An invention is anything that would give an advantage over a competitor. I would throw out art movements and recipes, but keep musical instruments, special kinds of brushes (i. e. tools to create new products) and everyday necessities and their regional variations. Sometimes an inventor didn't realize the entire potential of his invention - these kinds of inventions should be treated as discoveries. G_PViB (talk) 10:25, 2 May 2013 (UTC)
As per my usual convention, I will refer to a dictionary everytime when it comes to the actual usage of words, because these are absolutely the most reliabe sources on the words themselves. I do not feel that is incumbent upon us to redefine the words based on what we feel they should mean. Zaereth (talk) 08:56, 3 May 2013 (UTC)
I have found that the definitions given by specialists in their field are often more accurate, than the definitions in a dictionary. G_PViB (talk) 09:39, 3 May 2013 (UTC)
That all depends on whether you're writing for a specialized audience or a general one. Zaereth (talk) 09:45, 3 May 2013 (UTC)
Yes, however, "Invention" is a technical term and I would not trust the dictionary definition of technical terms if there are grounds for a debate about its precise meaning. G_PViB (talk) 09:52, 3 May 2013 (UTC)
Well, I love a challenge of sources, so from Funk and Wagnall's: "Invention (n.) 1 The act or process of inventing. 2 That which is invented: a useful invention. 3 Skill or ingenuity in contriving. 4 Mental fabrication or concoction. 5 In literature or art, creation by the exercise of imaginative powers: poetic invention. 6 In rhetoric, the finding out and selection of topics to be treated, or arguments to be used [like we're doing now]. 7 Archaic A finding: discovery. 8 Law" a The process of devising and producing and independent investigation of something not previously known or existing. b The article, device, or composition thus created."
From Webster's: invention (n.) 1. the act of inventing. 2. U.S. Patent Law. a new process, machine, improvement, etc., that is recognized as the product of some unique intuition or genius. 3. anything invented or devised. 4. the power or faculty of inventing or originating. 5. an act or instance of creating by exercise of the imagination, esp. in art, music, etc. 6. something fabricated, as a false statement. 7. a short contrapuntal musical composition for keyboard instrument.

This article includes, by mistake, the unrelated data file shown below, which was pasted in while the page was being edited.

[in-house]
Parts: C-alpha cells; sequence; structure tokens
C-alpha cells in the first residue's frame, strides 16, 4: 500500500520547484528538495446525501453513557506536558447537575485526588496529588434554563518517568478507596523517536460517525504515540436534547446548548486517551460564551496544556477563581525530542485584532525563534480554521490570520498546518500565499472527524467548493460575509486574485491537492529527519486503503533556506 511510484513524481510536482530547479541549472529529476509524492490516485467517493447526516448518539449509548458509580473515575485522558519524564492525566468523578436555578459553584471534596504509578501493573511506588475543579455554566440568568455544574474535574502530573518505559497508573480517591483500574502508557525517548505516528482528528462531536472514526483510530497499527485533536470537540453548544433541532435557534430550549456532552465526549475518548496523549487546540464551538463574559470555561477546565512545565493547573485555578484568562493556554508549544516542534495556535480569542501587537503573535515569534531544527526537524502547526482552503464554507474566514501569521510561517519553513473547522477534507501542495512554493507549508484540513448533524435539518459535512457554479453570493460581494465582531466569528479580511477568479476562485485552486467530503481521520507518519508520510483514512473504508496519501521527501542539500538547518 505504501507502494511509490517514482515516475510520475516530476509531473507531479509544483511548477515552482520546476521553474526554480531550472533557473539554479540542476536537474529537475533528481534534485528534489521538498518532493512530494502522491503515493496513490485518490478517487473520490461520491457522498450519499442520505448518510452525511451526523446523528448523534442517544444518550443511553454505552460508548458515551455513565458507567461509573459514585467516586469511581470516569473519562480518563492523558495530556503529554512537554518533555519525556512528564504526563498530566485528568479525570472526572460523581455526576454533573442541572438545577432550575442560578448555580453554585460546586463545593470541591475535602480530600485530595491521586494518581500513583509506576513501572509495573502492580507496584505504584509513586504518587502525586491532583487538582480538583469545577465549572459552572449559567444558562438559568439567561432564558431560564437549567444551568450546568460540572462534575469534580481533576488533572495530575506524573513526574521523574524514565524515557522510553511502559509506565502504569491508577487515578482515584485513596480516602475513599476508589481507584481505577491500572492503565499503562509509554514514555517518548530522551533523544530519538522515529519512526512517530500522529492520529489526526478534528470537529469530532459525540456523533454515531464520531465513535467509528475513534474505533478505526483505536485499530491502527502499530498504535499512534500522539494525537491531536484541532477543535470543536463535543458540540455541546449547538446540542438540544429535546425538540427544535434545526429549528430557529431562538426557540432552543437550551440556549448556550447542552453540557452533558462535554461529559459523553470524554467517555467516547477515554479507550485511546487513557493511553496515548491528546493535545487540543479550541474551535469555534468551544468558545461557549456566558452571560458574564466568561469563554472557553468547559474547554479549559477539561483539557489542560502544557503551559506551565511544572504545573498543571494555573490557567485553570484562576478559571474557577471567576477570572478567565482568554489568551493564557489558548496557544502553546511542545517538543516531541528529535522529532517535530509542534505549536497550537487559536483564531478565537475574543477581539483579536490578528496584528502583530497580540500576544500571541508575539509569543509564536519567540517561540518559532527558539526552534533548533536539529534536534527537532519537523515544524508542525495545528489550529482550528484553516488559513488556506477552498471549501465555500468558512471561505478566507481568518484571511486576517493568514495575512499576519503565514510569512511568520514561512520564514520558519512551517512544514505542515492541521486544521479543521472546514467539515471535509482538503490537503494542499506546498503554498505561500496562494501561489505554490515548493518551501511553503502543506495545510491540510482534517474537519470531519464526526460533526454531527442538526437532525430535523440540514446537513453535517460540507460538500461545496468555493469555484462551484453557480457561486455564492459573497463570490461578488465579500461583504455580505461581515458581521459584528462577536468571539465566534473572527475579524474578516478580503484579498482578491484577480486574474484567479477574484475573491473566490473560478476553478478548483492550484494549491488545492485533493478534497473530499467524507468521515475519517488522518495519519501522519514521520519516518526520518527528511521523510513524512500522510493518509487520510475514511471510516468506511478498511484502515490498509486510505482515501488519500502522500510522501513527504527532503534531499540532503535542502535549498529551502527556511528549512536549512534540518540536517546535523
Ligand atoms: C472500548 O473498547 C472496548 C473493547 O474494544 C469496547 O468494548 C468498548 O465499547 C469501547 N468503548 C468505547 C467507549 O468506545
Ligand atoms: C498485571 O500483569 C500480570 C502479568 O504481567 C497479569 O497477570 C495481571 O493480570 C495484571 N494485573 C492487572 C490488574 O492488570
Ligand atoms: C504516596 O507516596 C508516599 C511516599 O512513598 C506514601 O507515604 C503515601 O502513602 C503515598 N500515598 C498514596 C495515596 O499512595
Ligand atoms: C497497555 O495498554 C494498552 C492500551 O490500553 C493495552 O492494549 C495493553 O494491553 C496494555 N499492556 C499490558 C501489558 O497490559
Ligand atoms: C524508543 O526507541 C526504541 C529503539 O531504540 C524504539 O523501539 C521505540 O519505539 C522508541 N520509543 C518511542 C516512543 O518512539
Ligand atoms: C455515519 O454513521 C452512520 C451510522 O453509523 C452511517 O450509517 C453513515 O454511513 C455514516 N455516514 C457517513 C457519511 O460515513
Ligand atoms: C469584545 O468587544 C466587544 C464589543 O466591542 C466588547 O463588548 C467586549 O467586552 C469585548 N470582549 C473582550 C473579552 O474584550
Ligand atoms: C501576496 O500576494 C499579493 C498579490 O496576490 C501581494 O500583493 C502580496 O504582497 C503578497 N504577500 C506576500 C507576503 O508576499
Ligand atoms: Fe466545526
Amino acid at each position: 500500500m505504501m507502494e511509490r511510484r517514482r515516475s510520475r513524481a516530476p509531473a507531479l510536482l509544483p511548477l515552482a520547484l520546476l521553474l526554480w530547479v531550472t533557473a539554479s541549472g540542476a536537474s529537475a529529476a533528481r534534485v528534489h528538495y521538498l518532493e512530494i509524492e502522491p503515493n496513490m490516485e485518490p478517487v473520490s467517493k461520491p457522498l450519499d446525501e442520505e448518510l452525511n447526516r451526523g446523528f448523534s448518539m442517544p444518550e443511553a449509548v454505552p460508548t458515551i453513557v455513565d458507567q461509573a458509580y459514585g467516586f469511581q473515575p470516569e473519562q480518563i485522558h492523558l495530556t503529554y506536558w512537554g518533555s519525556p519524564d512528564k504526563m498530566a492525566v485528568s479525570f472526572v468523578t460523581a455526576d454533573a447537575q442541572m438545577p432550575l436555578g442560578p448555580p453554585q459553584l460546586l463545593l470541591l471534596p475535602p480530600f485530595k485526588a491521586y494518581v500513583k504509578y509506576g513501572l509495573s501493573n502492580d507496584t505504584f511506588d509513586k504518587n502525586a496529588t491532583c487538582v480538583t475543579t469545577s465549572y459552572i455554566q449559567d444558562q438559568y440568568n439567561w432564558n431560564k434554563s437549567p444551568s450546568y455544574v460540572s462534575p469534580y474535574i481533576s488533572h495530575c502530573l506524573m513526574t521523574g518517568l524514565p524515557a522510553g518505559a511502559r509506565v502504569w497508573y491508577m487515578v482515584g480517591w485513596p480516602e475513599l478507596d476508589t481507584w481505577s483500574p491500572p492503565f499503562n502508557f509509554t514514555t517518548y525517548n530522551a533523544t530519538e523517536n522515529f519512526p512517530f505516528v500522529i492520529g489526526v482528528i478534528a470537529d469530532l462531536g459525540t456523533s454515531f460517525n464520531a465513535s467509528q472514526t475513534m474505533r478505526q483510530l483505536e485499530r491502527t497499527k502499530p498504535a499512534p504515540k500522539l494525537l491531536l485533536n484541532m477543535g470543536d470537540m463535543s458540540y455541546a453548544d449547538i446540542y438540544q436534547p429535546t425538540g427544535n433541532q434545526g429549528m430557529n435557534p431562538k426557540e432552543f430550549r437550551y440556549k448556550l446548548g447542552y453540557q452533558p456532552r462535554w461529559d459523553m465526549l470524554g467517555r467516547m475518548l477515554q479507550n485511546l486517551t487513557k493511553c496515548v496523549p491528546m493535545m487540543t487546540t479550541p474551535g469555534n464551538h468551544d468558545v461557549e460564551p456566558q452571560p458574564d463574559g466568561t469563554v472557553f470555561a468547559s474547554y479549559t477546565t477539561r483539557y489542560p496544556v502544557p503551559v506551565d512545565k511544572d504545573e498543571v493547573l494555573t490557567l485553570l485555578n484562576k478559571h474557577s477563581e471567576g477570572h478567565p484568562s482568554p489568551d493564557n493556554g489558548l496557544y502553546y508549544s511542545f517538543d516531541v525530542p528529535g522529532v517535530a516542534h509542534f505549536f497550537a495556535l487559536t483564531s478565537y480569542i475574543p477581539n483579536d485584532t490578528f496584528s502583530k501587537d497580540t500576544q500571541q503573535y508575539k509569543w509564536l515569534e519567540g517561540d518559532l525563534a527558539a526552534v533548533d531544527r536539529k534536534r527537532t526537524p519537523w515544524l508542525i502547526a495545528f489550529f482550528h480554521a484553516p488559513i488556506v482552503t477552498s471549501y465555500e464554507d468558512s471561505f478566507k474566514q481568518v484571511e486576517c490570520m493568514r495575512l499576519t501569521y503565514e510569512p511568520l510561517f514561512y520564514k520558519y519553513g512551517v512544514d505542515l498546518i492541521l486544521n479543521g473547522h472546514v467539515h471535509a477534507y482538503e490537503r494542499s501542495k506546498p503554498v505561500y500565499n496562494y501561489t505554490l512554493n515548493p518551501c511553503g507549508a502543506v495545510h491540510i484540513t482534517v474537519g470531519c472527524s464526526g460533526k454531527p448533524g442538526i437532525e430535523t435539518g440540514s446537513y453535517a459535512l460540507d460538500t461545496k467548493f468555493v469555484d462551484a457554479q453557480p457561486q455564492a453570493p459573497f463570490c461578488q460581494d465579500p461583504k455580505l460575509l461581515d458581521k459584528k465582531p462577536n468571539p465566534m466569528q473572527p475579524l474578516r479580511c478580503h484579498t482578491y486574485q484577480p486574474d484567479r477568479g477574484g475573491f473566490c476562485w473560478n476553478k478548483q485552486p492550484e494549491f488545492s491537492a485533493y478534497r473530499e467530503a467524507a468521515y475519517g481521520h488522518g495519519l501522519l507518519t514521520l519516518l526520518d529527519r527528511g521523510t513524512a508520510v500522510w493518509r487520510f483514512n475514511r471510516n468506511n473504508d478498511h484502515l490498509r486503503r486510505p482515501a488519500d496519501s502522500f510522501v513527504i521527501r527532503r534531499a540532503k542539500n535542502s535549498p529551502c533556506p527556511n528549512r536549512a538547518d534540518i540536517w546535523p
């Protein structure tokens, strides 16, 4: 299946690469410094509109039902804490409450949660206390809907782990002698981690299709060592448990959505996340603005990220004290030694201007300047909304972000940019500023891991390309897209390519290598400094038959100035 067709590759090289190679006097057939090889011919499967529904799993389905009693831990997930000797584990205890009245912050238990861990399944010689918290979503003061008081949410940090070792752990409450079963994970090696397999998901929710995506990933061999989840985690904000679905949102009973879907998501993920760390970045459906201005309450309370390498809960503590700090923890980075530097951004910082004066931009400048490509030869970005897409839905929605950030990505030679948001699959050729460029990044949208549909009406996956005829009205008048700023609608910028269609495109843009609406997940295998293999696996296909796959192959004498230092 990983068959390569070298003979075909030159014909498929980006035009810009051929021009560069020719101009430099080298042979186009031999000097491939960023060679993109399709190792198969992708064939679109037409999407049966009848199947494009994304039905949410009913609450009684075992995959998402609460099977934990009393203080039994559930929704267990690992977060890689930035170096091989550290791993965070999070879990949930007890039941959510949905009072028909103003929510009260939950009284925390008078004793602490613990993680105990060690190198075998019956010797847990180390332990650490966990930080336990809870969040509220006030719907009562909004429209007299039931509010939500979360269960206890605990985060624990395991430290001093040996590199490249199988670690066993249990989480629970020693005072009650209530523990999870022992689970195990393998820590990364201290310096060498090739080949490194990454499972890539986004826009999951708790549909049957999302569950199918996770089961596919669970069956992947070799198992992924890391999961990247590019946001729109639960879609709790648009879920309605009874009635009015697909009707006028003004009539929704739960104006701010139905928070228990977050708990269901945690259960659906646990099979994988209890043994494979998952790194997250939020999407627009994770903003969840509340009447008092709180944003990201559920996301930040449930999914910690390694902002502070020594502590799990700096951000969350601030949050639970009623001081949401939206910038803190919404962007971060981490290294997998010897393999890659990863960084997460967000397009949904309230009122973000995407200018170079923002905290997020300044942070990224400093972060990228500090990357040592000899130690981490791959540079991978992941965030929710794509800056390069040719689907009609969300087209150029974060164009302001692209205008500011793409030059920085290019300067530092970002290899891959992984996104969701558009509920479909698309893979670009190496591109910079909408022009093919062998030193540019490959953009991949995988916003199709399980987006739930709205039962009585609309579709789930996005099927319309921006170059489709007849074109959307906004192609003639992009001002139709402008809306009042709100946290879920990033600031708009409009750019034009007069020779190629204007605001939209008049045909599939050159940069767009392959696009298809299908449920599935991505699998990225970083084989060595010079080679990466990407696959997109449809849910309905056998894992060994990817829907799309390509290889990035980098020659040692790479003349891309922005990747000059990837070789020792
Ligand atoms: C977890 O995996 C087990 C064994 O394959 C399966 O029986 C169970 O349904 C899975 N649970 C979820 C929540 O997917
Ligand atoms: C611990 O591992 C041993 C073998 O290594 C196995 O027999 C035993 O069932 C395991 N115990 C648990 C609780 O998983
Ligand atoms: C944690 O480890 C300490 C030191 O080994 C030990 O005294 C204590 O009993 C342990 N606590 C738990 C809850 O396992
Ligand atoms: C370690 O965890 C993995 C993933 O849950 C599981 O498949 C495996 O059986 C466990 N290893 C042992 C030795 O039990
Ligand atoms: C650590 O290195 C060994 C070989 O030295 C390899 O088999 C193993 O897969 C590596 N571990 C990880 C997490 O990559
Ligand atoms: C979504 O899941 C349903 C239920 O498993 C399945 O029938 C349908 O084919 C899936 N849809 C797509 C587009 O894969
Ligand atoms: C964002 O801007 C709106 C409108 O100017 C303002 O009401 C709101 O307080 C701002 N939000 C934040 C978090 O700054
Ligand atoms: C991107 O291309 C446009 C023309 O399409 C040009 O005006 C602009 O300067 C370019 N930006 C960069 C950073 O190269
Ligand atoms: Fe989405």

From US Patent Law: "The definition for inventorship can be simply stated: “The threshold question in determining inventorship is who conceived the invention. Unless a person contributes to the conception of the invention, he is not an inventor."
As a general encyclopedia, we are writing for a general audience, so I believe that the words should be sourceable to the general definitions. However, if you have better sources, which contradict thee one, I'll be happy to review them tomorrow. Zaereth (talk) 10:44, 3 May 2013 (UTC)
See Talk:Nicolaus Copernicus. Sources that do not provide references to the studies that deal with the nuances of an existing debate can be safely ignored. G_PViB (talk) 13:08, 3 May 2013 (UTC)
Wikipedia is not a reliable source, nor do I see the definition you're speaking of on that talk page. I'm asking you to provide a reliable source which defines "invention" under your terms. Zaereth (talk) 16:24, 3 May 2013 (UTC)
However, if you have better sources, which contradict thee one, I'll be happy to review them tomorrow. To me that sounded like a primitive self-defense mechanism, so I've ignored it as well. P.S.: I'm referring to the omission of Nicolaus Copernicus nationality. G_PViB (talk) 16:49, 3 May 2013 (UTC)
Personal attacks will do little to unnerve me. Those usually reveal far more about the attacker than anything else. You issued the challenge and I have met it. Now I'm challenging you to back up your own assertions. Are you able or unable to do that? Zaereth (talk) 16:57, 3 May 2013 (UTC)
It's not a personal attack, it's an observation. [If it isn't so, I apologize.] But, seeing how you had to resort to logical fallacies to win the argument, I was probably correct. G_PViB (talk) 17:57, 3 May 2013 (UTC)
Claiming I'm primitive and resorting to logical fallacies to win an argument constitutes a personal attack. As an observation, your answers have all avoided the question, containing many words like "should" and "probably." I'm still asking for a definite definition. You brought up the idea of the defintion as provided by specialized sources, and I'm still waiting for you to produce those sources. Zaereth (talk) 18:16, 3 May 2013 (UTC)
Once again, have my heartfelt apology if that was a false impression. and "resorting to logical fallacies to win an argument" constitutes a personal attack That - most certainly doesn't. On the fallacy itself - you don't see the fallacy in first requesting a source to invalidate your sources (and failing to understand that it could be invalidated without a source), then requesting me to provide a source as if it is the same thing? You brought up the idea of the defintion as provided by specialized sources Which is justified by us having this debate. G_PViB (talk) 19:56, 3 May 2013 (UTC)